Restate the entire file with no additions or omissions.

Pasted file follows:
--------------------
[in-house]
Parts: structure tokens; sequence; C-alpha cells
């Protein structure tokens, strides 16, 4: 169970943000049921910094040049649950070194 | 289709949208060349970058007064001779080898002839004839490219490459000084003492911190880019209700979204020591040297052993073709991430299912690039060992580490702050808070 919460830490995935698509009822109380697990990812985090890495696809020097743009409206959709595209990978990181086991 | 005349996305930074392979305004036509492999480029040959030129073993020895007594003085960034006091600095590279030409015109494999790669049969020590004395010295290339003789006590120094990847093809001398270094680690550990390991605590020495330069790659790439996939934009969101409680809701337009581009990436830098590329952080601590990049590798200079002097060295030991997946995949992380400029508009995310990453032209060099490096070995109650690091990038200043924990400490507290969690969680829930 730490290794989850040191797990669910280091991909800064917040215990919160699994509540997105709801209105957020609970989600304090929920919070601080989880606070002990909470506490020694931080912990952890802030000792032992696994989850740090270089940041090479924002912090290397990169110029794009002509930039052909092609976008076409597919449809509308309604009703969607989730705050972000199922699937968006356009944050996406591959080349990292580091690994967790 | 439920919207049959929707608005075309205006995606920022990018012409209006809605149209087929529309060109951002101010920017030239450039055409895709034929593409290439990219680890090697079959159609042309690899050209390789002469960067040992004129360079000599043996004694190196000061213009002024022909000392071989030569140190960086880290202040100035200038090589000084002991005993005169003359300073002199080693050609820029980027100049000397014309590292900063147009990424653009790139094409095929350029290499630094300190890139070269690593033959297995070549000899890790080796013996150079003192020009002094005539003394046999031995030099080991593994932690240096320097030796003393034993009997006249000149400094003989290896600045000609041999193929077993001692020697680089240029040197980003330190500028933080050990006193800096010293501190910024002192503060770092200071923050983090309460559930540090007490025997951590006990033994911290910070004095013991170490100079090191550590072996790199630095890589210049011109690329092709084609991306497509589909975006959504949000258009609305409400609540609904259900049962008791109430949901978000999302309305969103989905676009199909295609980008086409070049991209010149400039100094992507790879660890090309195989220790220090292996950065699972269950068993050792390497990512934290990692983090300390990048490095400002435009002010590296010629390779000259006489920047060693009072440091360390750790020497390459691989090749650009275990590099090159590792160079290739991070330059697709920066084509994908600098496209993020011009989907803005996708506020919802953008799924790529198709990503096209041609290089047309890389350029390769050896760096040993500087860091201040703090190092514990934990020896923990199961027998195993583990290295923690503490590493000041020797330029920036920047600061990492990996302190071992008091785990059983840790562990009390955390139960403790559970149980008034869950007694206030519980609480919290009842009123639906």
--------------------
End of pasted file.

[in-house]
Parts: structure tokens; sequence; C-alpha cells
């Protein structure tokens, strides 16, 4: 169970943000049921910094040049649950070194 | 289709949208060349970058007064001779080898002839004839490219490459000084003492911190880019209700979204020591040297052993073709991430299912690039060992580490702050808070 919460830490995935698509009822109380697990990812985090890495696809020097743009409206959709595209990978990181086991 | 005349996305930074392979305004036509492999480029040959030129073993020895007594003085960034006091600095590279030409015109494999790669049969020590004395010295290339003789006590120094990847093809001398270094680690550990390991605590020495330069790659790439996939934009969101409680809701337009581009990436830098590329952080601590990049590798200079002097060295030991997946995949992380400029508009995310990453032209060099490096070995109650690091990038200043924990400490507290969690969680829930 730490290794989850040191797990669910280091991909800064917040215990919160699994509540997105709801209105957020609970989600304090929920919070601080989880606070002990909470506490020694931080912990952890802030000792032992696994989850740090270089940041090479924002912090290397990169110029794009002509930039052909092609976008076409597919449809509308309604009703969607989730705050972000199922699937968006356009944050996406591959080349990292580091690994967790 | 439920919207049959929707608005075309205006995606920022990018012409209006809605149209087929529309060109951002101010920017030239450039055409895709034929593409290439990219680890090697079959159609042309690899050209390789002469960067040992004129360079000599043996004694190196000061213009002024022909000392071989030569140190960086880290202040100035200038090589000084002991005993005169003359300073002199080693050609820029980027100049000397014309590292900063147009990424653009790139094409095929350029290499630094300190890139070269690593033959297995070549000899890790080796013996150079003192020009002094005539003394046999031995030099080991593994932690240096320097030796003393034993009997006249000149400094003989290896600045000609041999193929077993001692020697680089240029040197980003330190500028933080050990006193800096010293501190910024002192503060770092200071923050983090309460559930540090007490025997951590006990033994911290910070004095013991170490100079090191550590072996790199630095890589210049011109690329092709084609991306497509589909975006959504949000258009609305409400609540609904259900049962008791109430949901978000999302309305969103989905676009199909295609980008086409070049991209010149400039100094992507790879660890090309195989220790220090292996950065699972269950068993050792390497990512934290990692983090300390990048490095400002435009002010590296010629390779000259006489920047060693009072440091360390750790020497390459691989090749650009275990590099090159590792160079290739991070330059697709920066084509994908600098496209993020011009989907803005996708506020919802953008799924790529198709990503096209041609290089047309890389350029390769050896760096040993500087860091201040703090190092514990934990020896923990199961027998195993583990290295923690503490590493000041020797330029920036920047600061990492990996302190071992008091785990059983840790562990009390955390139960403790559970149980008034869950007694206030519980609480919290009842009123639906």